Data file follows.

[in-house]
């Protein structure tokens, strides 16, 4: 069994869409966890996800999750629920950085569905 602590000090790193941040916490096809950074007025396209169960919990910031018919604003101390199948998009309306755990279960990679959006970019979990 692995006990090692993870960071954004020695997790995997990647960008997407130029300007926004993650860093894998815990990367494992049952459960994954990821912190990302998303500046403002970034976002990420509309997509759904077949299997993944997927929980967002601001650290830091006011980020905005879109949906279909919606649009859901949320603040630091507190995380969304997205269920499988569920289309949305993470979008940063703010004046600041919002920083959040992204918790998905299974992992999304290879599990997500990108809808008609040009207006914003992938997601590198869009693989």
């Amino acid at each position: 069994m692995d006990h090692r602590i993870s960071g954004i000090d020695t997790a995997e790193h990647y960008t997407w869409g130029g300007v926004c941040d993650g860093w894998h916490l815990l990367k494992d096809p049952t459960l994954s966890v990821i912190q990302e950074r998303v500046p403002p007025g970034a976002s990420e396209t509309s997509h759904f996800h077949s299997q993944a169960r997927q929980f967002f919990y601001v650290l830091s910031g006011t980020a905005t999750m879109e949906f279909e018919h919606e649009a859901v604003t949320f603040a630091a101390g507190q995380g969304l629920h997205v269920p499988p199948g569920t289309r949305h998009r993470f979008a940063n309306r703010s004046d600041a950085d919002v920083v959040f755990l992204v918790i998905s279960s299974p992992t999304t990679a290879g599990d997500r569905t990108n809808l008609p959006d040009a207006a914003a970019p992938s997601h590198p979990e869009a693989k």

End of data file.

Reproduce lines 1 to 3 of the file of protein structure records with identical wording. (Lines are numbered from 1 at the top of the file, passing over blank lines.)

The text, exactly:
[in-house]
């Protein structure tokens, strides 16, 4: 069994869409966890996800999750629920950085569905 602590000090790193941040916490096809950074007025396209169960919990910031018919604003101390199948998009309306755990279960990679959006970019979990 692995006990090692993870960071954004020695997790995997990647960008997407130029300007926004993650860093894998815990990367494992049952459960994954990821912190990302998303500046403002970034976002990420509309997509759904077949299997993944997927929980967002601001650290830091006011980020905005879109949906279909919606649009859901949320603040630091507190995380969304997205269920499988569920289309949305993470979008940063703010004046600041919002920083959040992204918790998905299974992992999304290879599990997500990108809808008609040009207006914003992938997601590198869009693989």
């Amino acid at each position: 069994m692995d006990h090692r602590i993870s960071g954004i000090d020695t997790a995997e790193h990647y960008t997407w869409g130029g300007v926004c941040d993650g860093w894998h916490l815990l990367k494992d096809p049952t459960l994954s966890v990821i912190q990302e950074r998303v500046p403002p007025g970034a976002s990420e396209t509309s997509h759904f996800h077949s299997q993944a169960r997927q929980f967002f919990y601001v650290l830091s910031g006011t980020a905005t999750m879109e949906f279909e018919h919606e649009a859901v604003t949320f603040a630091a101390g507190q995380g969304l629920h997205v269920p499988p199948g569920t289309r949305h998009r993470f979008a940063n309306r703010s004046d600041a950085d919002v920083v959040f755990l992204v918790i998905s279960s299974p992992t999304t990679a290879g599990d997500r569905t990108n809808l008609p959006d040009a207006a914003a970019p992938s997601h590198p979990e869009a693989k």